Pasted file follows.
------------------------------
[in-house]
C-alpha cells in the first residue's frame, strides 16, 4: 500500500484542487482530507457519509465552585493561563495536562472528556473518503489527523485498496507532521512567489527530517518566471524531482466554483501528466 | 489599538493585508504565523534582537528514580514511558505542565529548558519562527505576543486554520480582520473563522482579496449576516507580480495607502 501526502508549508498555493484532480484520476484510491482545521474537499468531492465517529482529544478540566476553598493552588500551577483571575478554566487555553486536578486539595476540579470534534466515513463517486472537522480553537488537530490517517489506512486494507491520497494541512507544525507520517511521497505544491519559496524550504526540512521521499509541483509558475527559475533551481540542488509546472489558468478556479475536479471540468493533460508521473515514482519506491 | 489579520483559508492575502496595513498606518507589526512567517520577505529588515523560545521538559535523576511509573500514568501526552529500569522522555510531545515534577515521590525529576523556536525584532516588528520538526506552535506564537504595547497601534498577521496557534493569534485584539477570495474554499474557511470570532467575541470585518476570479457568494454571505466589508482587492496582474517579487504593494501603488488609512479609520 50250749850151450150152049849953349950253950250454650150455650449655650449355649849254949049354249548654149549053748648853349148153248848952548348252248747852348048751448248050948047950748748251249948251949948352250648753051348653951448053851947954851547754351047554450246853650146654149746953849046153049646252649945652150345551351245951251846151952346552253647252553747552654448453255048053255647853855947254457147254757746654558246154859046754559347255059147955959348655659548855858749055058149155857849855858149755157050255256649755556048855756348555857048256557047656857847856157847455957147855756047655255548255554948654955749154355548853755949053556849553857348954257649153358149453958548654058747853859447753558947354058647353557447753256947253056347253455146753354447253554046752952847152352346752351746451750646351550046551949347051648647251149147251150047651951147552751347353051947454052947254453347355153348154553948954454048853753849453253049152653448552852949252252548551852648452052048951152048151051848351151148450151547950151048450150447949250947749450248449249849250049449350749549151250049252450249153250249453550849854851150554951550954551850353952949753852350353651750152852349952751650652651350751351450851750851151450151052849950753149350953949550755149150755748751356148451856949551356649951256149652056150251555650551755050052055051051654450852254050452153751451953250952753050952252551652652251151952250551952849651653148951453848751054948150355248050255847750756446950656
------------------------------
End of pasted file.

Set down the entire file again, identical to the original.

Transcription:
[in-house]
C-alpha cells in the first residue's frame, strides 16, 4: 500500500484542487482530507457519509465552585493561563495536562472528556473518503489527523485498496507532521512567489527530517518566471524531482466554483501528466 | 489599538493585508504565523534582537528514580514511558505542565529548558519562527505576543486554520480582520473563522482579496449576516507580480495607502 501526502508549508498555493484532480484520476484510491482545521474537499468531492465517529482529544478540566476553598493552588500551577483571575478554566487555553486536578486539595476540579470534534466515513463517486472537522480553537488537530490517517489506512486494507491520497494541512507544525507520517511521497505544491519559496524550504526540512521521499509541483509558475527559475533551481540542488509546472489558468478556479475536479471540468493533460508521473515514482519506491 | 489579520483559508492575502496595513498606518507589526512567517520577505529588515523560545521538559535523576511509573500514568501526552529500569522522555510531545515534577515521590525529576523556536525584532516588528520538526506552535506564537504595547497601534498577521496557534493569534485584539477570495474554499474557511470570532467575541470585518476570479457568494454571505466589508482587492496582474517579487504593494501603488488609512479609520 50250749850151450150152049849953349950253950250454650150455650449655650449355649849254949049354249548654149549053748648853349148153248848952548348252248747852348048751448248050948047950748748251249948251949948352250648753051348653951448053851947954851547754351047554450246853650146654149746953849046153049646252649945652150345551351245951251846151952346552253647252553747552654448453255048053255647853855947254457147254757746654558246154859046754559347255059147955959348655659548855858749055058149155857849855858149755157050255256649755556048855756348555857048256557047656857847856157847455957147855756047655255548255554948654955749154355548853755949053556849553857348954257649153358149453958548654058747853859447753558947354058647353557447753256947253056347253455146753354447253554046752952847152352346752351746451750646351550046551949347051648647251149147251150047651951147552751347353051947454052947254453347355153348154553948954454048853753849453253049152653448552852949252252548551852648452052048951152048151051848351151148450151547950151048450150447949250947749450248449249849250049449350749549151250049252450249153250249453550849854851150554951550954551850353952949753852350353651750152852349952751650652651350751351450851750851151450151052849950753149350953949550755149150755748751356148451856949551356649951256149652056150251555650551755050052055051051654450852254050452153751451953250952753050952252551652652251151952250551952849651653148951453848751054948150355248050255847750756446950656